When he surrendered to the U.S. Army on July 9, 1881, Sitting Bull asked that it be recorded that he was the last of the Sioux to lay down his rifle. "
In 1881, as Sitting Bull was laying down his rifle, my ancestors took up homesteading in the Qu'Appelle Valley, about 30 miles east of Fort Qu'Appelle, most likely on land where Sitting Bull and his "haggard, lean and unkempt" followers had desperately tried to make a living. Shit happens in history.

This same local history book records the building of a little school and a small Anglican church, both with the help of some of my great-great uncles. Some of my ancestors are buried in that little churchyard.

A short few years later, two of my uncles headed north to help put down the second Riel Rebellion. At the foot of the valley, near the original homestead, stand two tall fir trees that those two had brought back with them from Batosh.

Now for the other 1881 visitor:
"In contrast, the Marquis of Lorne arrived in splendor. This English nobleman, scion of a distinguished family, was married to the Princess Louise, the fourth daughter of Queen Victoria [Ed: no relation]. As Governor General of Canada, he travelled to the West to see at first hand this frontier country, in order to assess the conditions for immigration and settlement.  Leaving the railway at the end of construction, a few miles west of Portage la Prairie, he travelled by steamboat on the Assiniboine River, reaching Fort Ellis five days later. The viceregal party then proceeded overland following the well travelled south trail that brought them down into the valley  just east of present day Ellisboro.  Following this, they came along our north shore on August 17 on the way to Lebret.  They were welcomed there by Father Hugonard and his parishioners, after passing under an archway of green boughs, erected for the occasion. An even larger welcome awaited them at Fort Qu'Appelle.  There the police and settlers were augmented by many hundreds of Indians.  After a two-day stay, they pressed on with their trip, which took them to the northwest to visit Fort Carlton, Prince Albert and Battleford, then to present day southern Alberta.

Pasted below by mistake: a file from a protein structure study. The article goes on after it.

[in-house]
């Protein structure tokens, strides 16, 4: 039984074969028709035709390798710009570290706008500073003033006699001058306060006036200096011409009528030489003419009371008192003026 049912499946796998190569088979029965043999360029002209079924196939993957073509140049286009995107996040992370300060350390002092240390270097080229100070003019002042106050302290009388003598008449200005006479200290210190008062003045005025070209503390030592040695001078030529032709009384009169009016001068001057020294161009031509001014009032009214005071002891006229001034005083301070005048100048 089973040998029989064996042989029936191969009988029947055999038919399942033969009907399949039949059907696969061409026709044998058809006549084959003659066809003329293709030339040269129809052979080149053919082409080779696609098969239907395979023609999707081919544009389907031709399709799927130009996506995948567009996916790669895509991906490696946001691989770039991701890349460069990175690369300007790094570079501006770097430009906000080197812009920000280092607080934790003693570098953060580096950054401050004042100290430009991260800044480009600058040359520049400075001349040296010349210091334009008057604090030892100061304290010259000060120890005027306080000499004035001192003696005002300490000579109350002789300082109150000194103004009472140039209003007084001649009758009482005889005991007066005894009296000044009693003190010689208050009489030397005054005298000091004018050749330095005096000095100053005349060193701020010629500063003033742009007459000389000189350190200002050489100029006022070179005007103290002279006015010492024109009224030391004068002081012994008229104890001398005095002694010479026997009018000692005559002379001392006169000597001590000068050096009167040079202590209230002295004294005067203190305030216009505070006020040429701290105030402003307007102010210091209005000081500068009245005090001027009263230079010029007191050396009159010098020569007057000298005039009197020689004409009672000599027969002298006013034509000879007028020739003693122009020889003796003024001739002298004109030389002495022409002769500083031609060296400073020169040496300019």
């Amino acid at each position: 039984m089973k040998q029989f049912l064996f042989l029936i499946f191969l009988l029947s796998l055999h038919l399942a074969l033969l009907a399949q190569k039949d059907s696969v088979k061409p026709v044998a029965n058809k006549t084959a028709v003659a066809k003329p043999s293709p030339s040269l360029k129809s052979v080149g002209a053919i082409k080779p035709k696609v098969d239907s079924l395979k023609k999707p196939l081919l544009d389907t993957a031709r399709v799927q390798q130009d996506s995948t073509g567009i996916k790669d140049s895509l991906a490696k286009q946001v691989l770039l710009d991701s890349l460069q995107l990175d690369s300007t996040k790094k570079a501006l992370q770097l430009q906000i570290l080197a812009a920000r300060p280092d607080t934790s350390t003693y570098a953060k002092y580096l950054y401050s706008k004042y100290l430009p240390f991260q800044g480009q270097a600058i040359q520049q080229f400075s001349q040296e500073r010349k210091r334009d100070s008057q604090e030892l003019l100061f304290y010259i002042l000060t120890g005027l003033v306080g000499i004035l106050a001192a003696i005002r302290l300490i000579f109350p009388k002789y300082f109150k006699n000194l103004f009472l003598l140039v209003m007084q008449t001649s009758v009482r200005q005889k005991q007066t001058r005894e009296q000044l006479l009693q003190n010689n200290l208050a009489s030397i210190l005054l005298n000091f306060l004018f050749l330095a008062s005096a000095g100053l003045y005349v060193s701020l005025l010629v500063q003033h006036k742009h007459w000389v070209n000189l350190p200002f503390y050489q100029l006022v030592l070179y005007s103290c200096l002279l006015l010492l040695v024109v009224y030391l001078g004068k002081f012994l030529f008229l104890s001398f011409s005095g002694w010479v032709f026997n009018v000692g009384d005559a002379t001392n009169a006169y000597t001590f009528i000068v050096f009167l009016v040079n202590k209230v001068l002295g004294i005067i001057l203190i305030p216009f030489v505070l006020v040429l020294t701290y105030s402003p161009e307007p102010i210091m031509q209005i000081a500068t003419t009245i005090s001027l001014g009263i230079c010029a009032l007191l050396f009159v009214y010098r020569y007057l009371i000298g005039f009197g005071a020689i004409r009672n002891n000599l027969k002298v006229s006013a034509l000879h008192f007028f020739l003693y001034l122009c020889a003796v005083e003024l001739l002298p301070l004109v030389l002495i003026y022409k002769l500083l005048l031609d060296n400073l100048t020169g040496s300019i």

The Governor General's entourage which passed along our shore included some 40 members of the NWMP and a number of horse drawn wagons, including three army ambulances.  His Excellency's personal staff included a chaplain, a surgeon, a military secretary, three aides-de-camp, an artist to record the trip, a French chef and six servants.  As well, there were correspondents along from the London Times and the Toronto Globe."
What a difference!  Definitely the passing of an era. I think this is where my interest in history is rooted. It was all around me, as I was growing up.

Tomorrow, the Metis history and the connection to Cuthbert Grant.